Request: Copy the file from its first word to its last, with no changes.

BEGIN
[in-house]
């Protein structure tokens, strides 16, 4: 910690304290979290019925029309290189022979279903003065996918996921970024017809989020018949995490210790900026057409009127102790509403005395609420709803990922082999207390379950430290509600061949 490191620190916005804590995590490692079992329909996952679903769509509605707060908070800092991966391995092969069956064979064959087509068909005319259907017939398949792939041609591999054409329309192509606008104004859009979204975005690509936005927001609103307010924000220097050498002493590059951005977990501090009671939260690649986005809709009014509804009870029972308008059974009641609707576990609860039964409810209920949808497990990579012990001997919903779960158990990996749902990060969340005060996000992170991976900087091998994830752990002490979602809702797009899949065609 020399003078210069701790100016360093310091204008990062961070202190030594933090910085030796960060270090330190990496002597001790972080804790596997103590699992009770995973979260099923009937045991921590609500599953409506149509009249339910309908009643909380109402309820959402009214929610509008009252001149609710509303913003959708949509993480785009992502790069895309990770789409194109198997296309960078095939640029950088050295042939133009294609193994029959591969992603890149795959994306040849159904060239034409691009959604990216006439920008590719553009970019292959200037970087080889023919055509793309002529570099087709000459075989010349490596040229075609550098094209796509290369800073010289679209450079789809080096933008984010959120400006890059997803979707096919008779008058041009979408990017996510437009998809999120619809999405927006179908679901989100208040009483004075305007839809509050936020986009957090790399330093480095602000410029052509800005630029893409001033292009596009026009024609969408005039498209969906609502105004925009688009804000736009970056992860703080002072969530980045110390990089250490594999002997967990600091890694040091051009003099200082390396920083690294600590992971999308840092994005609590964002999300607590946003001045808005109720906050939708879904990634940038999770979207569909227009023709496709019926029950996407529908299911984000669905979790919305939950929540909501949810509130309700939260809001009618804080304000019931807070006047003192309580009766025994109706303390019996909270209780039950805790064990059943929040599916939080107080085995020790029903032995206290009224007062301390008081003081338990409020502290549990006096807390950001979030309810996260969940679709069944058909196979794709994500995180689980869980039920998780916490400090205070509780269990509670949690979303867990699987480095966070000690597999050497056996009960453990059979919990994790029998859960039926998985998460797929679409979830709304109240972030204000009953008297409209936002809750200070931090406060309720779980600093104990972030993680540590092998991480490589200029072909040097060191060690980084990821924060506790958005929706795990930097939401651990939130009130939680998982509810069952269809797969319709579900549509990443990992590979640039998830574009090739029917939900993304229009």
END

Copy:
[in-house]
């Protein structure tokens, strides 16, 4: 910690304290979290019925029309290189022979279903003065996918996921970024017809989020018949995490210790900026057409009127102790509403005395609420709803990922082999207390379950430290509600061949 490191620190916005804590995590490692079992329909996952679903769509509605707060908070800092991966391995092969069956064979064959087509068909005319259907017939398949792939041609591999054409329309192509606008104004859009979204975005690509936005927001609103307010924000220097050498002493590059951005977990501090009671939260690649986005809709009014509804009870029972308008059974009641609707576990609860039964409810209920949808497990990579012990001997919903779960158990990996749902990060969340005060996000992170991976900087091998994830752990002490979602809702797009899949065609 020399003078210069701790100016360093310091204008990062961070202190030594933090910085030796960060270090330190990496002597001790972080804790596997103590699992009770995973979260099923009937045991921590609500599953409506149509009249339910309908009643909380109402309820959402009214929610509008009252001149609710509303913003959708949509993480785009992502790069895309990770789409194109198997296309960078095939640029950088050295042939133009294609193994029959591969992603890149795959994306040849159904060239034409691009959604990216006439920008590719553009970019292959200037970087080889023919055509793309002529570099087709000459075989010349490596040229075609550098094209796509290369800073010289679209450079789809080096933008984010959120400006890059997803979707096919008779008058041009979408990017996510437009998809999120619809999405927006179908679901989100208040009483004075305007839809509050936020986009957090790399330093480095602000410029052509800005630029893409001033292009596009026009024609969408005039498209969906609502105004925009688009804000736009970056992860703080002072969530980045110390990089250490594999002997967990600091890694040091051009003099200082390396920083690294600590992971999308840092994005609590964002999300607590946003001045808005109720906050939708879904990634940038999770979207569909227009023709496709019926029950996407529908299911984000669905979790919305939950929540909501949810509130309700939260809001009618804080304000019931807070006047003192309580009766025994109706303390019996909270209780039950805790064990059943929040599916939080107080085995020790029903032995206290009224007062301390008081003081338990409020502290549990006096807390950001979030309810996260969940679709069944058909196979794709994500995180689980869980039920998780916490400090205070509780269990509670949690979303867990699987480095966070000690597999050497056996009960453990059979919990994790029998859960039926998985998460797929679409979830709304109240972030204000009953008297409209936002809750200070931090406060309720779980600093104990972030993680540590092998991480490589200029072909040097060191060690980084990821924060506790958005929706795990930097939401651990939130009130939680998982509810069952269809797969319709579900549509990443990992590979640039998830574009090739029917939900993304229009």